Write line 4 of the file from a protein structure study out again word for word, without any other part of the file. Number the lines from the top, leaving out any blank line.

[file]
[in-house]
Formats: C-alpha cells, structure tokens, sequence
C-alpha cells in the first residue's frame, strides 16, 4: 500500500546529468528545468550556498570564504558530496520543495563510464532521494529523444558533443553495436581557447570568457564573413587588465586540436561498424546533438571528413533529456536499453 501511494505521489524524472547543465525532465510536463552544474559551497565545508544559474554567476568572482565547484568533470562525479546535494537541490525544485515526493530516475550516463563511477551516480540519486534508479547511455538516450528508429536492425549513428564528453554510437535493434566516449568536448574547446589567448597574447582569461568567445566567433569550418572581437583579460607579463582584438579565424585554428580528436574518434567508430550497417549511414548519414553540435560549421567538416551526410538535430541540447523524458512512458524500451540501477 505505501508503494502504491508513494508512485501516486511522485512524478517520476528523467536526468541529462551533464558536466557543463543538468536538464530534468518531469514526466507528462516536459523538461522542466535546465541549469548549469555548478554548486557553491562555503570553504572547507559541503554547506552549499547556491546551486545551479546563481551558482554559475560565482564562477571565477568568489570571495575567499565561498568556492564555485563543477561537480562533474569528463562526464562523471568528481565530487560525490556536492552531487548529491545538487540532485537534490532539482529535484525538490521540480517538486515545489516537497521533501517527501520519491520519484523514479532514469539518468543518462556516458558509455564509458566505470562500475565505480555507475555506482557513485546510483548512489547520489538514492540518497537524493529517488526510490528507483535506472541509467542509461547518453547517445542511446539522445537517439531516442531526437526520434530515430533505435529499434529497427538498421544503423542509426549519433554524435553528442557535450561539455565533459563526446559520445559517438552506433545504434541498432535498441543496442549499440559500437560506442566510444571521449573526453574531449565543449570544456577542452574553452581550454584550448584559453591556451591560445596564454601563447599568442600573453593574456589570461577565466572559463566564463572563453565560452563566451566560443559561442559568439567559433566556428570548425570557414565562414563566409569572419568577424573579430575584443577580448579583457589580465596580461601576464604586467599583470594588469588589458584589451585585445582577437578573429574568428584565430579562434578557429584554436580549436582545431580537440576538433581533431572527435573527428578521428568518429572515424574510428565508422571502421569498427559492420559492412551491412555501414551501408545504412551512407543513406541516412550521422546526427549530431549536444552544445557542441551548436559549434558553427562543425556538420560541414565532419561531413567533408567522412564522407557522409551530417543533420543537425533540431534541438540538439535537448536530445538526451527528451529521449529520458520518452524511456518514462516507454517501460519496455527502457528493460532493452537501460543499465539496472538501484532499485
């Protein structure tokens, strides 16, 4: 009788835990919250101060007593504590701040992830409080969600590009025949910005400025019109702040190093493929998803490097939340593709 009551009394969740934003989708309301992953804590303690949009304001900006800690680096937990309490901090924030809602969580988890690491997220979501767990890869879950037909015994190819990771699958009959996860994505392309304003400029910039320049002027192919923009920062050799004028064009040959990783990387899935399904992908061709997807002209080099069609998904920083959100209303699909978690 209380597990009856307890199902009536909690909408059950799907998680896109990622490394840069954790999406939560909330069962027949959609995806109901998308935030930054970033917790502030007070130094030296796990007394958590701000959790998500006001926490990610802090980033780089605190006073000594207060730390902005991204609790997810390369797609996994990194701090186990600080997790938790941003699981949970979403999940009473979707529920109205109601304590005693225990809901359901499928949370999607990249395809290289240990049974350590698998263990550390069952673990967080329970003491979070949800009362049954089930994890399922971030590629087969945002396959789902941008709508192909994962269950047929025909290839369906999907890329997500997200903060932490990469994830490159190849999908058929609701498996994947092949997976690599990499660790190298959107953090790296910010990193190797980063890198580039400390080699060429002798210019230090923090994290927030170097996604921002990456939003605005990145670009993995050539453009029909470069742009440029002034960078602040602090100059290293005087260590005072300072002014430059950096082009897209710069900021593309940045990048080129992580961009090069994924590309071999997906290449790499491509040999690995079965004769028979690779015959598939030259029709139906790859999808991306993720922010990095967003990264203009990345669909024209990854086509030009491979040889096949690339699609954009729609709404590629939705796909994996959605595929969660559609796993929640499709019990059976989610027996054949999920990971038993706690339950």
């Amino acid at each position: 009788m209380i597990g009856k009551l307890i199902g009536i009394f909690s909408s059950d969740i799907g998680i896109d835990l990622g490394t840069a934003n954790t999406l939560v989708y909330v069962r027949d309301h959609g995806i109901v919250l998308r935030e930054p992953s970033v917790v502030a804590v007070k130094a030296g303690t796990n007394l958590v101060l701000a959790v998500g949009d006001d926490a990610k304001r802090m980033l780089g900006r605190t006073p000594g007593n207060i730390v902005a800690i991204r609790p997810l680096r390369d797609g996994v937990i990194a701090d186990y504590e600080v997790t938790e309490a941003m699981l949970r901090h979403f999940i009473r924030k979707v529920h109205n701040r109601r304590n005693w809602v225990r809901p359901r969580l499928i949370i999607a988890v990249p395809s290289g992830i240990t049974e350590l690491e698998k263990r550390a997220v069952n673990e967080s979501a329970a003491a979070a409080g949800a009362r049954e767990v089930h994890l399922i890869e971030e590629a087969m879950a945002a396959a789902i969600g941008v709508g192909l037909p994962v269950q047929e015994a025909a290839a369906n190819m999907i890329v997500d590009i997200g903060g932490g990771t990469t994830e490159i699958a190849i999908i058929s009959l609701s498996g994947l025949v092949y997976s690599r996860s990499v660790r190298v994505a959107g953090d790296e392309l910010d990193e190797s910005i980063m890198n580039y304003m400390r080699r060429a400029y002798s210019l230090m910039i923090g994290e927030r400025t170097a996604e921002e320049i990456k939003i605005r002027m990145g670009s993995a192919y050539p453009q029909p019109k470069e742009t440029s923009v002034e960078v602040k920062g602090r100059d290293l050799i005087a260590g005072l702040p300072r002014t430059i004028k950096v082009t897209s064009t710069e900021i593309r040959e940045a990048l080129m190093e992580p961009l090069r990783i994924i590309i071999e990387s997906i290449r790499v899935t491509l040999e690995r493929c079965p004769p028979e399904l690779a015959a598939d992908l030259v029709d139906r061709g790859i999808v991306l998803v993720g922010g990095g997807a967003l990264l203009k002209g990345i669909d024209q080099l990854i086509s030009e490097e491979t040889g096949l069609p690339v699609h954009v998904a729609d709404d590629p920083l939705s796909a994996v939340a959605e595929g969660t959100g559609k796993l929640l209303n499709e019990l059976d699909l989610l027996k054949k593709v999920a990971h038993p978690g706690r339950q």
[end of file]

């Protein structure tokens, strides 16, 4: 009788835990919250101060007593504590701040992830409080969600590009025949910005400025019109702040190093493929998803490097939340593709 009551009394969740934003989708309301992953804590303690949009304001900006800690680096937990309490901090924030809602969580988890690491997220979501767990890869879950037909015994190819990771699958009959996860994505392309304003400029910039320049002027192919923009920062050799004028064009040959990783990387899935399904992908061709997807002209080099069609998904920083959100209303699909978690 209380597990009856307890199902009536909690909408059950799907998680896109990622490394840069954790999406939560909330069962027949959609995806109901998308935030930054970033917790502030007070130094030296796990007394958590701000959790998500006001926490990610802090980033780089605190006073000594207060730390902005991204609790997810390369797609996994990194701090186990600080997790938790941003699981949970979403999940009473979707529920109205109601304590005693225990809901359901499928949370999607990249395809290289240990049974350590698998263990550390069952673990967080329970003491979070949800009362049954089930994890399922971030590629087969945002396959789902941008709508192909994962269950047929025909290839369906999907890329997500997200903060932490990469994830490159190849999908058929609701498996994947092949997976690599990499660790190298959107953090790296910010990193190797980063890198580039400390080699060429002798210019230090923090994290927030170097996604921002990456939003605005990145670009993995050539453009029909470069742009440029002034960078602040602090100059290293005087260590005072300072002014430059950096082009897209710069900021593309940045990048080129992580961009090069994924590309071999997906290449790499491509040999690995079965004769028979690779015959598939030259029709139906790859999808991306993720922010990095967003990264203009990345669909024209990854086509030009491979040889096949690339699609954009729609709404590629939705796909994996959605595929969660559609796993929640499709019990059976989610027996054949999920990971038993706690339950």